Published by Public Research Institute

Brief Shows How System Used by Millions to Pay for Prescriptions Affects Access, Costs

Exploring a tool that millions of Americans use every day when paying for prescription drugs, the Pacific Research Institute today released a new research brief exploring how Pharmacy Benefit Managers (PBMs) impact prescription drug costs, access, and patient care.

“Pharmacy Benefit Managers impact more than 260 million Americans when they purchase their prescription drugs, but most people have no idea what they are, or the big impact they play in their health care,” said Dr. Wayne Winegarden, PRI’s Senior Fellow in Business and Economics and the author of the new issue brief.  “Our new brief explores the many ways PBM’s affect prescription drugs, especially the access to, and the costs of, the life-savings medicines they depend upon.”

Winegarden’s new brief, The Economic Costs of Pharmacy Benefit Managers:  A Review of the Literature.  reviews recent studies on PBMs.  Among the key findings:

  • PBMs have an undue influence over the medicines that patients can access;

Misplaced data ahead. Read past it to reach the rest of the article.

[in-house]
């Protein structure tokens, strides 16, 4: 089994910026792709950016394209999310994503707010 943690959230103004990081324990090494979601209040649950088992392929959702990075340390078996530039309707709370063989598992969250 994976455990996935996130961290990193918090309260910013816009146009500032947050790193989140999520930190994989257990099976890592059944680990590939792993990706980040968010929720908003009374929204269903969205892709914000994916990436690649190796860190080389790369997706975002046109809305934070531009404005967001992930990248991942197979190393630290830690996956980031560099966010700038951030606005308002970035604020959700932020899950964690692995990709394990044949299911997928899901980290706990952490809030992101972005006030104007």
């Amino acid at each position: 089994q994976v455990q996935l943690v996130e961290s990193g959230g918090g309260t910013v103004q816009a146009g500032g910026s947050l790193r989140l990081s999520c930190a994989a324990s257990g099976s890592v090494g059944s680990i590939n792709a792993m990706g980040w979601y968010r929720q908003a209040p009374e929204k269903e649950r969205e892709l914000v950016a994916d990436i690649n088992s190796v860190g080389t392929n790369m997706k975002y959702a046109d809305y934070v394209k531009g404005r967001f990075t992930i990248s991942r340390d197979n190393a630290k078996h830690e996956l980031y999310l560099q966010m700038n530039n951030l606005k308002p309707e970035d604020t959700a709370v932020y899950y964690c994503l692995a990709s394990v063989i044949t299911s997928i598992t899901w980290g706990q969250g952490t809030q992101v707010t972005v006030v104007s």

• They provide incentives for higher list prices for medications that come with large rebates and discounts; and
  • They trigger higher patient co-pays than necessary given the large discrepancy between list prices and the prices people pay at the counter.

Considering the challenges with PBMs, Winegarden argues that the current system needs more transparency to transform what is currently a bloated and expensive system.  The CEO of Express Scripts recently said in an interview with CNBC that Anthem was unlikely to extend its contract with the PBM following its 2019 contract expiration.  This follows a $15 billion lawsuit that Anthem filed against Express Scripts in March 2016 alleging that the PBM charged excess prices for drugs.


Dr. Wayne Winegarden is a Senior Fellow in Business and Economics at Pacific Research Institute.  He is also the Principal of Capitol Economic Advisors and a Managing Editor for EconoSTATS.

Click here to see the original article on the PRI website.